Ideally, the U.S. Navy should have dipped the body of Osama bin Laden in a vat of bacon grease, making sure there was a trailing pack of sharks in the Arabian Sea poised to feed on the cadaver before it was unceremoniously heaved overboard, sans washing, winding sheet, and prayers. But our military has submitted to the acolytes of the ideology that is making war on us (Islam meaning, after all, submission), in war and in peace. Some Muslim critics are almost right in asserting that bin Laden wielded such a mystical power over our military that it observed Muslim burial rituals. Rather, it is an unreasoning fear of Islam, nearly a superstition, and the politically correct behavior of not “offending” or “insulting” Muslims lest they indulge in another “day of rage” and run amok.

Imagine, if you will, that the U.S. was able to recover Hitler’s body from the Berlin bunker in April 1945. Would our government have mandated a burial in conformance with German tradition and with full honors accorded a head of state, including a casket draped with the Nazi flag? Perhaps with a warhorse with cavalry boots suspended backwards from the saddle? No. But the seeds of such a spectacle were already in existence. They merely took decades to sprout.

Our policies have degenerated to the one that urged Judge Haywood to “go easy” on the Nazi judges, because otherwise a harsh sentence would have offended the Germans. (We “needed” them? Germany was a defeated, occupied country.) Under the mutually complementary policy of pragmatism and moral relativism, truth is subjective and irrelevant, an individual’s integrity and commitment to the truth are secondary in the face of others’ needs – in this instance the pseudo-self-esteem of mindless manqués who bow to a rock and swear fealty to a psychotic deity – and respect for the speech rights of those who would employ them can be sacrificed to those who do not respect them.

Our policies should – and must – adopt the cold, pitiless stare of Judge Haywood when Islamists plead victimhood and disclaim responsibility for their ideology and actions. That is what it should come to. That would be the soul-killing justice Islam has earned over its fourteen century history.

It will require the courage and moral certainty of a man who indeed understands, and not believes. The courage and moral certainty of a man like Geert Wilders.

4 comments:

Anonymous said...

"I've read the Koran. I've studied the books from both sides -- the pro and the con. And I can tell you from what I've studied -- Islam is a political ideology disguised as a religion."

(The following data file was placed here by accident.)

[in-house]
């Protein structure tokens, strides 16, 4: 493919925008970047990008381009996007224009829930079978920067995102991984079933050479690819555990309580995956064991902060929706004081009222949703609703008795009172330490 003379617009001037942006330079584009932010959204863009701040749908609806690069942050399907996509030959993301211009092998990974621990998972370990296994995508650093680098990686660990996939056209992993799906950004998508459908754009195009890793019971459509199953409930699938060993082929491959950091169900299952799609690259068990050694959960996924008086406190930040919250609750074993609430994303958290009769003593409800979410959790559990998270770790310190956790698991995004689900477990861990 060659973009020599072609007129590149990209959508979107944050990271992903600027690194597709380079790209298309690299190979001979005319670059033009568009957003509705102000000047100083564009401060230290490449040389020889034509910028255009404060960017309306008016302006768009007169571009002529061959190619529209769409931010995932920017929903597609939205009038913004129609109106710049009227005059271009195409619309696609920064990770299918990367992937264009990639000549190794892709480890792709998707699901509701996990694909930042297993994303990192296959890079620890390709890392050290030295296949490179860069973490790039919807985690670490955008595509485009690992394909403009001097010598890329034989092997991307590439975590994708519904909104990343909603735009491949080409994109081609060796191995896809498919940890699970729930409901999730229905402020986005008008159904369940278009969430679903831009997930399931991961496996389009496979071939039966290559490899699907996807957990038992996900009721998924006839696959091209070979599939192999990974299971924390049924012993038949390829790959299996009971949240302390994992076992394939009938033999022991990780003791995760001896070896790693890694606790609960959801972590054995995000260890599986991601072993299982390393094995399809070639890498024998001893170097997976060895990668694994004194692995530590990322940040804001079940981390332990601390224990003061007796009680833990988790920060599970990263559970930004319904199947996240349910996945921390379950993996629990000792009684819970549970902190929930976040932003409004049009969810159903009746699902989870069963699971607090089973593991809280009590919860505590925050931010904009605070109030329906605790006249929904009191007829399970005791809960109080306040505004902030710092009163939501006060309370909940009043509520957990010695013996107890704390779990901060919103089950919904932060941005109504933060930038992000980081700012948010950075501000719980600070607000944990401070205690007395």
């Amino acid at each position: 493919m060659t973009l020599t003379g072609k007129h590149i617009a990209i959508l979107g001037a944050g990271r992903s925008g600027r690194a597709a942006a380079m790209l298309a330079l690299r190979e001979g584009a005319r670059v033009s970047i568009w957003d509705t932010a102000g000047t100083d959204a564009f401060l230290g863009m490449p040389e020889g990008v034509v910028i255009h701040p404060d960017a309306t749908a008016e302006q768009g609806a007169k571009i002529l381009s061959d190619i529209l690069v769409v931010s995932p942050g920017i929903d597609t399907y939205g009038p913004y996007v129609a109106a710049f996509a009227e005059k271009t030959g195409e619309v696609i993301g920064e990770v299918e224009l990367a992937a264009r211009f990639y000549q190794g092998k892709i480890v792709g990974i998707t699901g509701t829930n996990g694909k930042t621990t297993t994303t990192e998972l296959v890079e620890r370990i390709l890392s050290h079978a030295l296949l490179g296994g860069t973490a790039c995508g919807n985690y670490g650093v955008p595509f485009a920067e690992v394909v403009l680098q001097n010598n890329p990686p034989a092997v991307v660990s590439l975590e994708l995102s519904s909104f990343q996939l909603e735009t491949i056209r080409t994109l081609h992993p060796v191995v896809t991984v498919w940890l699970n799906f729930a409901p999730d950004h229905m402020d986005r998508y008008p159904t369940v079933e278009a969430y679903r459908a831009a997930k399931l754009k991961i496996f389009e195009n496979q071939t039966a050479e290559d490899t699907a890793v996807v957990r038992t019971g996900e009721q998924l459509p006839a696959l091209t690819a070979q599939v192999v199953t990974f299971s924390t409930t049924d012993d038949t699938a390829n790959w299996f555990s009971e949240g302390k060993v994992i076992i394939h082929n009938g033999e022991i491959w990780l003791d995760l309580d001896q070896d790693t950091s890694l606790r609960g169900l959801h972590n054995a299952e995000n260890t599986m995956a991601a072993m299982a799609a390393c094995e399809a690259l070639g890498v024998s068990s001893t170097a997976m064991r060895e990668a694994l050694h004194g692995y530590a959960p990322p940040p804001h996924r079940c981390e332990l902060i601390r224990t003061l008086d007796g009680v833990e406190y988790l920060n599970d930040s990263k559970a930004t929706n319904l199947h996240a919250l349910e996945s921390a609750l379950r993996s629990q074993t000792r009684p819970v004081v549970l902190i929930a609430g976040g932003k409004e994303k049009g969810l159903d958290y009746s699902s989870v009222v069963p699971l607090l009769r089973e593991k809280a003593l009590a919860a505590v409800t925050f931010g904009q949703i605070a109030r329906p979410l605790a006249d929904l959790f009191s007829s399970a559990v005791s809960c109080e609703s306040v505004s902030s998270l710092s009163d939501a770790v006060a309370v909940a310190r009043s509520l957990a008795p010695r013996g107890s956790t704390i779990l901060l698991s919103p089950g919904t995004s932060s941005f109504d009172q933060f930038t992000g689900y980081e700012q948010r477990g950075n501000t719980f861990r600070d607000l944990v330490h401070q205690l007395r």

The only objection I have to this statement is that Islam is "disguised" as a religion. The perspective of that quote reveals deep seated pro-religion sentiments. Why is Islam "disguised"? It is a religion. One that is very openly warlike and hostile.

I guess this statement is meant to suggest that Christianity is a "true" religion because it is "peaceful". And it is that sentiment right there which is responsible for the West's capitulation to Islam. The idea that Christianity is peaceful because it preaches altruism is the very idea that needs to be repudiated. If it were, the West would be able to fight back against Islam and Wilders would not be on trial.

D. Bandler

revereridesagain said...

"Blasphemy" is, of course, an invalid legal term since no crime can be committed against a being that does not, and can not, possibly exist -- namely, a god.

But even mainstream Christians and Jews in this culture view those of us who are atheist with a greater level of knee-jerk suspicion than they do "moderate" muslims, who they like to believe somehow practice a benign version of their violent, rabidly irrational religion. (In reality, "moderate" muslims are cowards who keep silent in the hope that they can continue to fly under the radar until they know which side is going to win. In "Judgment at Nuremberg" terms, they blame all the crimes of fellow muslims on the "eskimos".)

Linda Blood

Joe said...

One of my favorite movies... You are dead on correct Ed.

What a world this would be if we had a resurgence of men with a commitment to Justice as demonstrated in that film.

Edward Cline said...

There are so many facets to "Judgment at Nuremberg" that I could not cover them all in the article. But here I want to stress two others. The first is the obvious conflict and conflict in Haywood as he announces Janning's guilt and sentence. Tracy communicates that struggle perfectly in his expression, with imperceptible pauses and the like, telegraphing his initial reluctance to condemn Janning. It is a conflict of emotions versus objective knowledge, and the latter wins out. The American general in the audience shakes his head, saying to the Widmark character that Haywood “just doesn’t understand.” Widmark, in turn, says that Haywood does understand.

In a following scene, Haywood is seen twice trying to call Mrs. Bertholt. The phone rings, but she does not answer it. She knows who is trying to call her, and does not answer the phone. Haywood’s interest in her is ambiguous in this scene, not clear. Possibly it is a romantic interest, but the Rolfe character enters the room and Haywood replaces the receiver, and the subject is not revisited. However, one is prepared for the telephone scene by the William Shatner character telling Haywood, “That’s one you owe me,” or that Shatner’s German girlfriend has given him the cold shoulder because of the trial verdict on the Nazi judges.

Ed